I went to a workshop at Light Grey Art Lab this past weekend with Mike Yamada and Victoria Ying. It was a great end to my month-long trip. There’s nothing like being in a room for 3 days surrounded by talented people who are way better than you are, to motivate you back to work.
After seeing so many amazing sights, eating good food, and hanging out with great people the past month, it’s time for me to put my nose back to the grind stone.
This painting came out of the exercise we did during the workshop. The prompt was to come up with a design for Hansel and Gretel. Victoria did a demo on character design and Mike painted it. Here are a few things I learned…
On character design:
1. The most important thing about designing a character are: Acting and Personality. So I’m trying to apply that by having two characters interacting in opposition to each other - tension!
2. Start with a symbol and then build a design on top of it. This is somewhat backwards from what I’ve been taught before, where you focus on designing characters by focusing on different shapes to create an interesting design. According to them, figure out the acting first. Once the character conveys the personality/emotion you want, then you can dress it differently by adding design/stylization on top of that.
1. Sketch in the gesture/path you want the viewer to follow. He did this by blocking out objects into simple shapes, triangles are good, since they’re directional. Use the shapes to lead viewers into and through the painting.
2. Establish the 3 planes: foreground, middle ground, background. He did this by putting down a general neutral color over the line drawing. Then he separated out the foreground and characters by blocking it in a different (lighter) color.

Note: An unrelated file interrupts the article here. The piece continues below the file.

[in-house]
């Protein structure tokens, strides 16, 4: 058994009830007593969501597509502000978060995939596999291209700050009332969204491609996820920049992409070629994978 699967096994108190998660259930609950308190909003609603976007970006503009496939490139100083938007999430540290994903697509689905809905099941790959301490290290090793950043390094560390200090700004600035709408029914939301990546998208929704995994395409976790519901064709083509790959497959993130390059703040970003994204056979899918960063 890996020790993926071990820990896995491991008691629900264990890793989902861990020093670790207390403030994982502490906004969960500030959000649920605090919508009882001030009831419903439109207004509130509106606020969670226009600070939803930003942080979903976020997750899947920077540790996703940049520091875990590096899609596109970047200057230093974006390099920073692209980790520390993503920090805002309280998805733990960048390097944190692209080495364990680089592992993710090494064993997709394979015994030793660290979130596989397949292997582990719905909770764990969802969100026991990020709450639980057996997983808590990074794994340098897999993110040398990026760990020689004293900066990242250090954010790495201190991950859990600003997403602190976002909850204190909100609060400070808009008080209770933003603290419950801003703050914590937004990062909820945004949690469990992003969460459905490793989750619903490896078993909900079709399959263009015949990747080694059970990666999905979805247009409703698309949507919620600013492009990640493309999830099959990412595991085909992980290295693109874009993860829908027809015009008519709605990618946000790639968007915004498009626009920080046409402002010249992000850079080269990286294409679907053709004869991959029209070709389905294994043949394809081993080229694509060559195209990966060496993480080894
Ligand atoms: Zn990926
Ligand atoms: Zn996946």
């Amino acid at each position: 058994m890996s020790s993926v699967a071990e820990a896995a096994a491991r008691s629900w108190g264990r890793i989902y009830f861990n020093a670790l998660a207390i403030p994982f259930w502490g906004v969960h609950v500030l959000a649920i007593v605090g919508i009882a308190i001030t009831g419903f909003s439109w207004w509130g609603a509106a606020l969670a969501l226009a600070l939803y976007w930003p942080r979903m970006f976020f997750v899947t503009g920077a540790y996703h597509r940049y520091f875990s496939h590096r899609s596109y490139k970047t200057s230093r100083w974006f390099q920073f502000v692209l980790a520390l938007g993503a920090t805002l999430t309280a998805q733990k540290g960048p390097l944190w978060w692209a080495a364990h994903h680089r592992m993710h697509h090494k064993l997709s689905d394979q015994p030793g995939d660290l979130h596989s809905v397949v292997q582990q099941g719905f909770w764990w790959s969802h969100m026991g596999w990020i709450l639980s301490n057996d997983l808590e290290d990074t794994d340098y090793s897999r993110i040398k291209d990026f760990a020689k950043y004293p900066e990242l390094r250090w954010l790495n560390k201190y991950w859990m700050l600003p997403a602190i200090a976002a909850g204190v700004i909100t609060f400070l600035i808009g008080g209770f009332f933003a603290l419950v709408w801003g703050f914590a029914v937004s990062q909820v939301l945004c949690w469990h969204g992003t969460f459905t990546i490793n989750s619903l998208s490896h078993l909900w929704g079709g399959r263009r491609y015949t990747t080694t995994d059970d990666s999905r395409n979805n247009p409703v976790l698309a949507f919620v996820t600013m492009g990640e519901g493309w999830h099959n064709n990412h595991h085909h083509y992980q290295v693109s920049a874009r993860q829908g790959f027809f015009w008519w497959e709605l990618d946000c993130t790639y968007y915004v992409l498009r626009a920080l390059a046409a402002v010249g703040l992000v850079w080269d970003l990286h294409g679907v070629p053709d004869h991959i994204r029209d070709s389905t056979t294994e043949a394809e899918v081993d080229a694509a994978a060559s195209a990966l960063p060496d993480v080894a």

3. Paint the local color first. The local color is the actual color of the objects (without light or shadow). Once you block out your foreground & main characters, paint their local colors, then use that to determine the colors of the parts that are in shadow/light. To do this he used a trick I’ve never seen before, where he duplicated the layer with the local colors, and adjust the Output Levels. In photoshop that would be ⌘L, and it’s the bottom slider. To get the colors of the shadows, you darken the Output Levels, to get the colors of the lighted object, lighten the Output Levels
4. Paint details in the light or the shadow part of the painting, but not both. This makes sense, if you look at a single exposure photo, either the lighted part has a lot of details and the shadow part is in darkness or the shadow part has lots of details and the lighted part is blown out. When you paint both light and dark in detail, it doesn’t look natural, like a double exposure photo.
5. Use analogous colors with accents. This is helpful for me because I always have a hard time establishing a color palette. Analogous colors means the 3 colors that are next to each other on the color wheel. You should stick to these for most of the painting. Then use a different color minimally as accents to highlight important stuff in the painting, like your main characters.
6. Keep your layers to a minimum. Use layers for your foreground, middle ground, background, and characters. The more layers you have the less committed you are to the painting, because you too many options. His tip was to make lots of layers as you paint, then group them all together and collapse them (you can duplicate the grouped layers before collapsing, that way you have a record of them if you want to go back).
I found all these tips to be super helpful, I tried to apply them as I was working on this piece. This is like the third digital painting I’ve ever done, so there will be more to come. I’ll be keeping these ideas in mind for my future paintings, digital or otherwise.